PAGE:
You say the longevity of great iconic brands is what you find most intriguing about your job. What guides your work and keeps you inspired?
The changing world around us most inspires me. It forces us always to be students, stay inquisitive, and find new ways of doing things. It also means that our work never becomes too formulaic and boring.
How has the pandemic and subsequent national lockdowns affected your work?
We’ve been surprisingly busy.
The pandemic and lockdowns of varying levels have created a lot of uncertainty, leaving brands feeling unsure about what will happen in the next three months, so brands are instead looking at the long term. This is the sweet spot for branding, as everything we do is built to last beyond right now.
Growing up, what did you want to be?
I’ve always loved cars growing up. So naturally, my first choice as a career path was to be a car designer. This was something you had to study overseas, so it was just a little out of reach back then.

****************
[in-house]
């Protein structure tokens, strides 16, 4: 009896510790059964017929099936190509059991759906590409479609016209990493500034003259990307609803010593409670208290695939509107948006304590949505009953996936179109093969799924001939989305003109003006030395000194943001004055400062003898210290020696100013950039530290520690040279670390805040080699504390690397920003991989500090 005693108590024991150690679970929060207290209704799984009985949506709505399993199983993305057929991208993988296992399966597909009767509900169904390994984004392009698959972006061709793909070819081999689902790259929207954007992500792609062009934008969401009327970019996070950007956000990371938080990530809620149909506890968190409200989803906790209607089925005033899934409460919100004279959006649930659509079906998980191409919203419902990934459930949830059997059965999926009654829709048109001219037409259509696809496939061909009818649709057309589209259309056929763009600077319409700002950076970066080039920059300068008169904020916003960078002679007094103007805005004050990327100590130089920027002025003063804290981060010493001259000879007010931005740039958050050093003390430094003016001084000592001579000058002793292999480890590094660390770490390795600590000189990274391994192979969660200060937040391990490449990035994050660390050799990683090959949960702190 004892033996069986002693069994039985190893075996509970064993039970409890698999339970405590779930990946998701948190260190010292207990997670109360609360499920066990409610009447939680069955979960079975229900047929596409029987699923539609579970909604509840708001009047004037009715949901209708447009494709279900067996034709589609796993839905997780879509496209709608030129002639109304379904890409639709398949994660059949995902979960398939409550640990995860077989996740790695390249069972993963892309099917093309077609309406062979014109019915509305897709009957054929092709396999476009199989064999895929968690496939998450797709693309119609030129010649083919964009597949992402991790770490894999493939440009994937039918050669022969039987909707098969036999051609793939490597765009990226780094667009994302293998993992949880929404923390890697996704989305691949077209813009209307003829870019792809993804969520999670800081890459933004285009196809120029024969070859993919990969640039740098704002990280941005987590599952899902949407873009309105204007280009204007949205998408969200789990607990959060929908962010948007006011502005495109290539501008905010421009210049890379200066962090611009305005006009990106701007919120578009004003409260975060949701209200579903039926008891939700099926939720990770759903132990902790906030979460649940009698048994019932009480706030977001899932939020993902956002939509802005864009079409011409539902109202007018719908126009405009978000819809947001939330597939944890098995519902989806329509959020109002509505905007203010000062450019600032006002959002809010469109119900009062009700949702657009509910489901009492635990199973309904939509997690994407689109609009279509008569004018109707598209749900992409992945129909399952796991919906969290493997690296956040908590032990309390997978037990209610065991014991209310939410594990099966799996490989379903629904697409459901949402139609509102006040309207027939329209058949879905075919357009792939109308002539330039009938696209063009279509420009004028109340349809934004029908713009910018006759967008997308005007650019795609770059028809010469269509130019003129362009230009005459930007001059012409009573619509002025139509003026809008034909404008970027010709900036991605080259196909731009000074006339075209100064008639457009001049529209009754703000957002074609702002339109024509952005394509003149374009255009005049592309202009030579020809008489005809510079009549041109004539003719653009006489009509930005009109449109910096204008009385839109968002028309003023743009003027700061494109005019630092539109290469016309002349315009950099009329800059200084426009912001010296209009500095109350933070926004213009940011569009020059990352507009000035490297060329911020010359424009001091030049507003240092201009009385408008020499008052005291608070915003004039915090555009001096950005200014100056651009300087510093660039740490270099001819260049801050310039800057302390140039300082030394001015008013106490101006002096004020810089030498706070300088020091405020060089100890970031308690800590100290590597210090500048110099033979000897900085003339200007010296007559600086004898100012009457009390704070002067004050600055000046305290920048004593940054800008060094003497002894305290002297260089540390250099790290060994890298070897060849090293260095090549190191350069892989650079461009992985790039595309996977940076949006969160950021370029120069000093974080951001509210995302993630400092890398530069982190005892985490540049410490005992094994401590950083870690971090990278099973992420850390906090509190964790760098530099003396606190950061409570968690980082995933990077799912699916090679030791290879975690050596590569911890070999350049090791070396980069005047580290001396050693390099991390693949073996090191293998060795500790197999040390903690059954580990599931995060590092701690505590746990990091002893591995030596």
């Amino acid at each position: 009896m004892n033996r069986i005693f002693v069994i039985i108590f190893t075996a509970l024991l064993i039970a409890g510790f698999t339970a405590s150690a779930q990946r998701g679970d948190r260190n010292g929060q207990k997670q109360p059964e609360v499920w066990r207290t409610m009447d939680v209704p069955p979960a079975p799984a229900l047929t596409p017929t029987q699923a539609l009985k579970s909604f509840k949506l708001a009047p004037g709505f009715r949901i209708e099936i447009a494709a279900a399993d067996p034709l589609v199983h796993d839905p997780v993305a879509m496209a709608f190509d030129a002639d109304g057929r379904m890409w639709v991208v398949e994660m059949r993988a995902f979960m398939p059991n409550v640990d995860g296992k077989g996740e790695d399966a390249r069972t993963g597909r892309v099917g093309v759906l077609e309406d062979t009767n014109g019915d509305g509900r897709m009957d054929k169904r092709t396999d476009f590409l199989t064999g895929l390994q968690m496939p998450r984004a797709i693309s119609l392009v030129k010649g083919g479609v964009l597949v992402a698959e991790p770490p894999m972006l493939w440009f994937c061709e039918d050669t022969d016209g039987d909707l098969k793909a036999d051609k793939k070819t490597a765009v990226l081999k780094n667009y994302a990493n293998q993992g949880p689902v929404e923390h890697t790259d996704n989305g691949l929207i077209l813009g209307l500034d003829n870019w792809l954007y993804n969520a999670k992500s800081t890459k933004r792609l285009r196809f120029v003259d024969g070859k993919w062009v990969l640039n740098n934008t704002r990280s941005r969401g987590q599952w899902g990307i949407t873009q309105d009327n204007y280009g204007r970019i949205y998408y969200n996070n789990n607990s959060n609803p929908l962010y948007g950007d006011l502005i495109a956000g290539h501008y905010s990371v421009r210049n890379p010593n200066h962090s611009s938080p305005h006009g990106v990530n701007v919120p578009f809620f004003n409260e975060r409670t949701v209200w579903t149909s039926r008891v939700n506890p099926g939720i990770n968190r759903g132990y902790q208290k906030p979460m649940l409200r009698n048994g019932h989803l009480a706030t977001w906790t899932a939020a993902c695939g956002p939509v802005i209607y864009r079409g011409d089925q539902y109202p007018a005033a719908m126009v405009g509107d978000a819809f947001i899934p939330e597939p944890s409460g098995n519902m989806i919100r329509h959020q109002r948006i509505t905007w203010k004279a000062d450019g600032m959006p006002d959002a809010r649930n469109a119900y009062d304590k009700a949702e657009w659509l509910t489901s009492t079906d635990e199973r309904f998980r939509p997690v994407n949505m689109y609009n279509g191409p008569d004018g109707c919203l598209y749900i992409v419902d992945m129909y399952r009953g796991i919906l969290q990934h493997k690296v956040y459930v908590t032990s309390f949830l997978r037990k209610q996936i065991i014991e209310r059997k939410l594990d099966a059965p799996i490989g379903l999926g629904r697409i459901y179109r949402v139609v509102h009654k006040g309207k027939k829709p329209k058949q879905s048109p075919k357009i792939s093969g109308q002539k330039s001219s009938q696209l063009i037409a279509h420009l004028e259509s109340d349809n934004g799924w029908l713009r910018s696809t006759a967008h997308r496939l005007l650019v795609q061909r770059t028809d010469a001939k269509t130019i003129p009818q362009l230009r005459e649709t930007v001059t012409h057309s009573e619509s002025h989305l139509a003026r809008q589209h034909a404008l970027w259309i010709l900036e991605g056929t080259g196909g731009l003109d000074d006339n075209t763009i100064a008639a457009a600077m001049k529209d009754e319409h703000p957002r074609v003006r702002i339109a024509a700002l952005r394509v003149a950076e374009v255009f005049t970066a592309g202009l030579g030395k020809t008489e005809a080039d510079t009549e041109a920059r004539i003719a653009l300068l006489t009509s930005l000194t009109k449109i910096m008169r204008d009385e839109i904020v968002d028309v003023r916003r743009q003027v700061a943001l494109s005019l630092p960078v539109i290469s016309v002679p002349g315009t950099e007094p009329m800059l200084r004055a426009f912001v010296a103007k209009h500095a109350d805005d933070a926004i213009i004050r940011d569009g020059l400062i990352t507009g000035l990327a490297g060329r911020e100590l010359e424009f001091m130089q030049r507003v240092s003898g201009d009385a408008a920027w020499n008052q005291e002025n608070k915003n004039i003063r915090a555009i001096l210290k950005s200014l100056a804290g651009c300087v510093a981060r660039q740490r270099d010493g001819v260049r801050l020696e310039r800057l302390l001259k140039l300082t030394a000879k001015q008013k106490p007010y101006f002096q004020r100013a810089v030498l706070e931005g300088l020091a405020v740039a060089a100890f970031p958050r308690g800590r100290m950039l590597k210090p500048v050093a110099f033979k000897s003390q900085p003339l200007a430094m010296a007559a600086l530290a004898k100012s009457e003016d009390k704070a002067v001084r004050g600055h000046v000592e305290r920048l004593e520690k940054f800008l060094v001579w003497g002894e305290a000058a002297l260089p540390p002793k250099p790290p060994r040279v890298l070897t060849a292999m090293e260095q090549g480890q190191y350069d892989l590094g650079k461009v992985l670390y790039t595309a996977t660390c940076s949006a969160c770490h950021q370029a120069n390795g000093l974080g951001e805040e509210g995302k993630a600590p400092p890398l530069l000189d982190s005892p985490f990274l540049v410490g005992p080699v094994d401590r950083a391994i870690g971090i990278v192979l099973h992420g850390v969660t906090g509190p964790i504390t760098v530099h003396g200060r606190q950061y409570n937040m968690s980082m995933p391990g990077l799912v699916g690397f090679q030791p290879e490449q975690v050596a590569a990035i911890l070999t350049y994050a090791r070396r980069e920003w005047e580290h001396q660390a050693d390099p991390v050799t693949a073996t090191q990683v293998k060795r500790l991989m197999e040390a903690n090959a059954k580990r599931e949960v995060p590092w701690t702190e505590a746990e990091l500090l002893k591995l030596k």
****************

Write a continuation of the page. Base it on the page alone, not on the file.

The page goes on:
You ended up studying graphic design. Where did you expect your career to take you and how does this measure up to your current reality?
When I completed my studies, I felt confused about which company to approach for a job. I also didn’t know the difference between art direction and design. This realisation opened up the door to adland for me, where I’ve spent a large part of my career. I’ve recently come full circle to a more design-focused branding agency in Superunion.
What is your ‘secret’ to success?
I measure my success based on how much I’m enjoying what I do. We all spend most of our lives at work, so it needs to be something you love doing and spending so much time on. Once you find that passion, the awards, recognition, promotions, and things that people sometimes believe represent success will come naturally.
What do you love most about the creative industry?
It’s an incredibly flexible industry that keeps reinventing itself and its use to companies. In a simple example, advertising focused primarily on print, radio, and TV and shifted almost entirely to digital.